The 1922 World Series featured the second consecutive postseason meeting between the Polo Grounds’ two occupants – the New York Giants and the New York Yankees.  The Giants earned the opportunity to defend their world championship by finishing the regular season with a record of 93-61, a full seven games ahead of the second-place Cincinnati Reds.  Meanwhile, the Yankees barely edged out the St. Louis Browns for the American League pennant, finishing just one game ahead of St. Louis with a record of 94-60. 

As was the case one year earlier, each game of the Fall Classic was scheduled to be played at New York’s Polo Grounds.  However, the 1922 World Series restored the best-of-seven-games format that was bypassed the previous three years in favor of a best-of-nine format.

The Yankees’ “Bullet” Joe Bush and the Giants’ Art Nehf engaged in a pitcher’s duel in Game One, with the Giants finally prevailing by a score of 3-2 after they pushed across three runs in the bottom of the eighth inning. 

The Giants jumped out to an early 3-0 lead in Game Two, when they scored three runs in the top of the first inning on an Irish Meusel home run.  However, Yankee starter Bob Shawkey shut out the Giants the rest of the way, allowing his team to eventually tie the score at 3-3.  At the end of the 10th inning, with 45 minutes left before sundown, the umpires called the game on account of darkness, prompting the fans in attendance to show their displeasure by hurling a stream of bottles and seat cushions onto the playing field. 

The Giants’ Jack Scott authored the Fall Classic’s top pitching performance in Game Three, shutting out the Yankees on only four hits during a 3-0 Giants’ victory.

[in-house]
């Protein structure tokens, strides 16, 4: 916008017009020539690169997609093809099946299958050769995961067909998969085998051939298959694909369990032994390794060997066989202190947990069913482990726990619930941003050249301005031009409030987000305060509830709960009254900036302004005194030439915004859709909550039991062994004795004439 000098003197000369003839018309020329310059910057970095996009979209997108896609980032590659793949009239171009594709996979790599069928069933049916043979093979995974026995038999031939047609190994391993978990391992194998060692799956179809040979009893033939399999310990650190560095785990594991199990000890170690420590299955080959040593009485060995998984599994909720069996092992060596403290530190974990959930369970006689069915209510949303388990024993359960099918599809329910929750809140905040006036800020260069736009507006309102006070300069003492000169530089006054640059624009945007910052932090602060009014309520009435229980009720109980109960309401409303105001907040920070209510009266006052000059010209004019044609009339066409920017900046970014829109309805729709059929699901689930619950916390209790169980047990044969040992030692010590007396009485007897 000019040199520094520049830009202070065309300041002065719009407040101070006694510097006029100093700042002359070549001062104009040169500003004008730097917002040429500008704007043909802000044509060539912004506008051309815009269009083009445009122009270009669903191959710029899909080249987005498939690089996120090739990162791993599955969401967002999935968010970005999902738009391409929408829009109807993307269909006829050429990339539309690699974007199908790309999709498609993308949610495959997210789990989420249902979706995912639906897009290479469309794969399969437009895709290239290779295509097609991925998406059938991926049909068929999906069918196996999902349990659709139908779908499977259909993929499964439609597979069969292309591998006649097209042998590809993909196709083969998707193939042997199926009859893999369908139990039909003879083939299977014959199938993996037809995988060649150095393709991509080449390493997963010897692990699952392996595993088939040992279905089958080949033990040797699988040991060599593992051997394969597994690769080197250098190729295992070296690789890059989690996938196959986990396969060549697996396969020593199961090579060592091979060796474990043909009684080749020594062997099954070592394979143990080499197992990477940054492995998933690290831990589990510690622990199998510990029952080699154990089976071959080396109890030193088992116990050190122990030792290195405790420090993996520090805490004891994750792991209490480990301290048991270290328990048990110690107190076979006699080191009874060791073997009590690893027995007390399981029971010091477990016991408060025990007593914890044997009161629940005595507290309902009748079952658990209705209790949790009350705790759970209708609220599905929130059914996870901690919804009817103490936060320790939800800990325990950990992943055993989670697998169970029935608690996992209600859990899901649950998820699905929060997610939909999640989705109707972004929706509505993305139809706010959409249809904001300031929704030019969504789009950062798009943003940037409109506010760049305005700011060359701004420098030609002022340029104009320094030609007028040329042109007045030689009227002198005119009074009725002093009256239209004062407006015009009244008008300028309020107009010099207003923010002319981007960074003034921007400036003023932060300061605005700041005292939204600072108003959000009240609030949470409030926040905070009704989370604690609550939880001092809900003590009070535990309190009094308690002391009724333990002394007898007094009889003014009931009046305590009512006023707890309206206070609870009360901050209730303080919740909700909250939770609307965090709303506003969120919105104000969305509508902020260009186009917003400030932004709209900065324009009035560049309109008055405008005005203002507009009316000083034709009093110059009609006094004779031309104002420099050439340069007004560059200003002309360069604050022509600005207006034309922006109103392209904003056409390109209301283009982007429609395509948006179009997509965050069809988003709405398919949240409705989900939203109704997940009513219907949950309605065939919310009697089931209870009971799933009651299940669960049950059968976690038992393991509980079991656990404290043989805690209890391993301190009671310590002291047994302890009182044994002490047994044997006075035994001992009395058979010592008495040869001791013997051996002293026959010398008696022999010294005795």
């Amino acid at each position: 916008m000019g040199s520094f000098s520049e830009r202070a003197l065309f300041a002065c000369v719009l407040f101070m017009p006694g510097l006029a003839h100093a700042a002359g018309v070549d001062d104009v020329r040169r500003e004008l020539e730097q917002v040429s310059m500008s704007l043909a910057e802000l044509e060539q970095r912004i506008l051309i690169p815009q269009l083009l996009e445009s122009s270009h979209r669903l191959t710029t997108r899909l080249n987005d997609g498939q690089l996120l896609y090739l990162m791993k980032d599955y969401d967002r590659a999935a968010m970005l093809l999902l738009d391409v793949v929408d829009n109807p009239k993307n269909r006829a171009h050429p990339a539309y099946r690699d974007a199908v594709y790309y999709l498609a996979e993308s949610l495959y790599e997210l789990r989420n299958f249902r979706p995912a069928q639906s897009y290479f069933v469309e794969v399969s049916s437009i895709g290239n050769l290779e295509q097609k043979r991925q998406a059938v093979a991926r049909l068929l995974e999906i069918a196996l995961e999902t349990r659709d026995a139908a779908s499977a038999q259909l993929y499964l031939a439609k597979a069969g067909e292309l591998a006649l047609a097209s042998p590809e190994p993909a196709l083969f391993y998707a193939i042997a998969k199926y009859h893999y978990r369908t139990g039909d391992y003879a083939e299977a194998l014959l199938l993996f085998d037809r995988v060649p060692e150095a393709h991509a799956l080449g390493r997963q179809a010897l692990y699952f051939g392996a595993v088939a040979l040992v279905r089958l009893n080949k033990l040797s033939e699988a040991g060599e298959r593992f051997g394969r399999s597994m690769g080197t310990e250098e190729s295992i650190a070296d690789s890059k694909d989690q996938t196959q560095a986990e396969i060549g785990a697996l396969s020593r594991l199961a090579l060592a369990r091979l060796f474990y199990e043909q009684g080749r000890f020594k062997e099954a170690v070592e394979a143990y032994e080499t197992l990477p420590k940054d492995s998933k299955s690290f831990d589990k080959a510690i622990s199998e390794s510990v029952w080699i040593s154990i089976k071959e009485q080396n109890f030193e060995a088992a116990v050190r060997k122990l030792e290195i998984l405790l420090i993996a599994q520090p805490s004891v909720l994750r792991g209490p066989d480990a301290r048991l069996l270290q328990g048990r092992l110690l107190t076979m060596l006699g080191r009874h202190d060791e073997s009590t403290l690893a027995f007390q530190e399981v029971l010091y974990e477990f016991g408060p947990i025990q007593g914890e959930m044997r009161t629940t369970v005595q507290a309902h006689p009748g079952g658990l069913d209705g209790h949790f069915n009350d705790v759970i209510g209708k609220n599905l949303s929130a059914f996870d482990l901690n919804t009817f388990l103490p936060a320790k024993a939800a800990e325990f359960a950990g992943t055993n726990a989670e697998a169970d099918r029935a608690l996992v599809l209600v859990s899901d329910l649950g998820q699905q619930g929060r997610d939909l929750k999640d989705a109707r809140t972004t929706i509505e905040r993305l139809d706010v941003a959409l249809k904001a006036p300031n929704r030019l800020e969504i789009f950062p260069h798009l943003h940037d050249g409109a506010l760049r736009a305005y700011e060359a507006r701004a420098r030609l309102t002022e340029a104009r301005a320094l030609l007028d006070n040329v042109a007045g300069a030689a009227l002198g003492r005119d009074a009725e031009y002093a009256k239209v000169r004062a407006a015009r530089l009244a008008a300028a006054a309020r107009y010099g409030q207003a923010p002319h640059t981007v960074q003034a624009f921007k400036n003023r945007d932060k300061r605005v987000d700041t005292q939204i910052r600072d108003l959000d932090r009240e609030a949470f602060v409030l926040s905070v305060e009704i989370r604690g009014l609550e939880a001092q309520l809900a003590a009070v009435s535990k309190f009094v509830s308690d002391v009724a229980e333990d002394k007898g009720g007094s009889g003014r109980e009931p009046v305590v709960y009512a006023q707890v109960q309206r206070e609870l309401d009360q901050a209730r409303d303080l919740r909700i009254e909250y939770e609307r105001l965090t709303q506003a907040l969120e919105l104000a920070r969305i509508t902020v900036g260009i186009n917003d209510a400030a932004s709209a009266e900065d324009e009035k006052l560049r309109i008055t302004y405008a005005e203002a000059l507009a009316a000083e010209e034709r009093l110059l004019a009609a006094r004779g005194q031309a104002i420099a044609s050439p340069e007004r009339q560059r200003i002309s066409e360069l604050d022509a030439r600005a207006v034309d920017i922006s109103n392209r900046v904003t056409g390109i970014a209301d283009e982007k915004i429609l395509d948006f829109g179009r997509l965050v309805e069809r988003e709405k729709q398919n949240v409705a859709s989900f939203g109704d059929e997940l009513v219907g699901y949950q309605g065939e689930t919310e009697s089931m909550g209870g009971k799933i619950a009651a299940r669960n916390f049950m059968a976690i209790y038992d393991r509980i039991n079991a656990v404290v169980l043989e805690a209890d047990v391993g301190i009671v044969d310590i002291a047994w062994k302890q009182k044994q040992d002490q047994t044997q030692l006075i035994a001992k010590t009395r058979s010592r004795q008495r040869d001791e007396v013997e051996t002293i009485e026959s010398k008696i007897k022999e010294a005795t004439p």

Trailing in the Series two-games-to-none, the Yankees found themselves unable to slow down the Giants’ momentum.  After coming out on top by the score of 4-3 in Game Four, the Giants claimed their second consecutive World Series title with a 5-3 victory in Game Five.  The world championship was the third in manager John McGraw’s illustrious career.

Giant infielders Frankie Frisch and Heinie Groh were the hitting stars of the Series.  Frisch collected eight hits in 17 at-bats, for a .471 batting average.  Groh hit safely nine times in 19 at-bats, for a mark of .474.

Meanwhile, Yankee outfielder Bob Meusel was the only member of the team to post a batting average in excess of .300, accumulating six hits in 20 times at-bat, for an average of exactly .300.  Frustrated throughout the Series by Giant hurlers, who were instructed by John McGraw to throw him nothing but curveballs, Babe Ruth failed to make the necessary adjustments at the plate.  He made virtually no impact on the Fall Classic, managing just two singles in 17 times at-bat, for a batting average of only .118.


New York Giants, 93-61
New York Yankees, 98-55


New York Giants, John McGraw
New York Yankees, Miller Huggins


Bill Klem (NL), George Hildebrand (AL), Barry McCormick (NL), Brick Owens (AL)

Hall of Famers:

Giants: John McGraw (mgr.), Dave Bancroft, Frankie Frisch, George Kelly, Casey Stengel‡, Ross Youngs. Yankees: Miller Huggins (mgr.), Frank Baker, Babe Ruth, Waite Hoyt.

By Bob_Cohen

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1922 World Series, Art Nehf, Babe Ruth, Bob Meusel, Bob Shawkey, Frankie Frisch, Heinie Groh, Irish Meusel, Jack Scott, Joe Bush, John McGraw, New York Giants, New York Yankees, Polo Grounds, Waite Hoyt
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